Software Development

Save battery life and customize tasks for your Android device with Tasker

Saving battery life is a must for business users and IT pros when it comes to an essential tool -- your smartphone. Derek Schauland recommends Tasker to help optimize Android devices.

For many business users and IT pros, myself included, our smartphones are essential to the way we work and must always be available. I have noticed with the HTC EVO Android phone that battery consumption is a huge concern, and this doesn't mean just under heavy usage. With all the additional capabilities, including Wi-Fi, GPS, and 3 and 4G, the battery can quickly fade. Then I found Tasker in the Android Market. It takes a little getting used to and some planning to get it just right for you, but can make a world of difference in terms of battery life as well as customize other features of your phone.

What is Tasker?

Tasker is an application that runs in the background and monitors certain conditions on your Android device. When one of the chosen conditions is met, actions you have selected can be executed. In reality, it works as a set of macros for an Android phone. The conditions are almost infinite and actions can be really anything you can imagine.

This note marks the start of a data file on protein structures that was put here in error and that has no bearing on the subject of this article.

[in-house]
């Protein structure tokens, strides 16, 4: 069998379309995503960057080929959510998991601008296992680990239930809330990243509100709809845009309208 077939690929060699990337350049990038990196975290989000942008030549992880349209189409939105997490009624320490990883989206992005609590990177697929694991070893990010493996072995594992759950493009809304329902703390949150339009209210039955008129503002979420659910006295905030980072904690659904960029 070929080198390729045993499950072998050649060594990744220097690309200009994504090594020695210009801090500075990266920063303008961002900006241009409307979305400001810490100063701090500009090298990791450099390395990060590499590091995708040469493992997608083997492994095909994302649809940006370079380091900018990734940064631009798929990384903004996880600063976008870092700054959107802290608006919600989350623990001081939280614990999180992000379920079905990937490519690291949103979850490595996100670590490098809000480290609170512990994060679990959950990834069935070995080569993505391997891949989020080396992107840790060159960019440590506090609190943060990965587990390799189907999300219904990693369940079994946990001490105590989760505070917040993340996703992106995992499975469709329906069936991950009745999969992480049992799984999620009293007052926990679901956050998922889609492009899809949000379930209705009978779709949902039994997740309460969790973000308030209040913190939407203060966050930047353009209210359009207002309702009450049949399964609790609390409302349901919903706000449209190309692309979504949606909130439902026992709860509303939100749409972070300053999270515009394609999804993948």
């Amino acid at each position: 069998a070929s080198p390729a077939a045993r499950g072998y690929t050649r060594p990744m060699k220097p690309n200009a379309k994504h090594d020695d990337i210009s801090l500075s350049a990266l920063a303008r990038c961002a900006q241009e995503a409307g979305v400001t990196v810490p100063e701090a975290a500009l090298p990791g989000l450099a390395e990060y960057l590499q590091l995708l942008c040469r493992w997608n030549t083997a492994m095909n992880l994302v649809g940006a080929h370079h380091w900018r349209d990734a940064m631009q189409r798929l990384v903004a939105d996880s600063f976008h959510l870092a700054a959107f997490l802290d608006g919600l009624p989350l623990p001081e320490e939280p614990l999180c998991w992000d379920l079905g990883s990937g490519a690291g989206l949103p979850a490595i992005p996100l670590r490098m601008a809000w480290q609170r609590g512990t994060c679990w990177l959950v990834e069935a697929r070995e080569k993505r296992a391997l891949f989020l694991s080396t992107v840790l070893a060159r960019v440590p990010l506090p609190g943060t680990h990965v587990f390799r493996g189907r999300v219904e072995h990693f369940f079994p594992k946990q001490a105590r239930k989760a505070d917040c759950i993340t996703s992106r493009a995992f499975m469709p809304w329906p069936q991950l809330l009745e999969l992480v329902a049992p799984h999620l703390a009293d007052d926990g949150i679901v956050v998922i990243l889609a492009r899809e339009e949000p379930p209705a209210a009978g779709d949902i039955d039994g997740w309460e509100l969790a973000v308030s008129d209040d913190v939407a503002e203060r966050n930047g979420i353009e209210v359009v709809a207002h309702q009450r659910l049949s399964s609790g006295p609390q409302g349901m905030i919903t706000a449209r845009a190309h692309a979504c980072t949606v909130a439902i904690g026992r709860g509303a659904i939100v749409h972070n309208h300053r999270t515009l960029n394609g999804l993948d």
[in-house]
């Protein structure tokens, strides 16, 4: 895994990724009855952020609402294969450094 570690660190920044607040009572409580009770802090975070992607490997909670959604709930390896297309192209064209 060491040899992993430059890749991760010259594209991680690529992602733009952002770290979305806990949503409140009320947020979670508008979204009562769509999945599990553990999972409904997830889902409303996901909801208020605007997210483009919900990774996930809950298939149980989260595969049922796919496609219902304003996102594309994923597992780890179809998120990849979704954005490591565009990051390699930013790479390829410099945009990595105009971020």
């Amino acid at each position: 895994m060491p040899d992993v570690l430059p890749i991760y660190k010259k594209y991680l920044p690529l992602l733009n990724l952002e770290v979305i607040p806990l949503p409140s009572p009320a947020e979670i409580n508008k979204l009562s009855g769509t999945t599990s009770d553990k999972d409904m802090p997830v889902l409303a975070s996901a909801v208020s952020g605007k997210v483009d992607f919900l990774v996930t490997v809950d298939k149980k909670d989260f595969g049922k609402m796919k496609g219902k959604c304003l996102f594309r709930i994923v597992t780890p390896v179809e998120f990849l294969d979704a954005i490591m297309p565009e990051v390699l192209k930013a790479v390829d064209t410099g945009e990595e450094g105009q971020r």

Started off slow and still learning

When I downloaded Tasker, I was reading a post about battery life on the HTC EVO while trying to find a way to get it under control. After some investigating, I found a way to keep things working smoothly by reducing consumption. I created a task that checks the orientation of the phone. If the phone is face down, it switches to airplane mode. This way, when the phone is placed face down, the constant search for a signal goes away, improving battery life.

Figure A

Tasker's interface

While the idea of Airplane Mode is great, there are things that still need to get my attention while my phone is face down. Simply ignoring incoming calls or texts is not the best way to go through the work day. For this I created a similar task that only runs between 8am and 6pm and when the phone is face down. When this is true, Tasker sets Airplane Mode to On to conserve battery, but also toggles Airplane Mode off every 10 minutes to check for new alerts.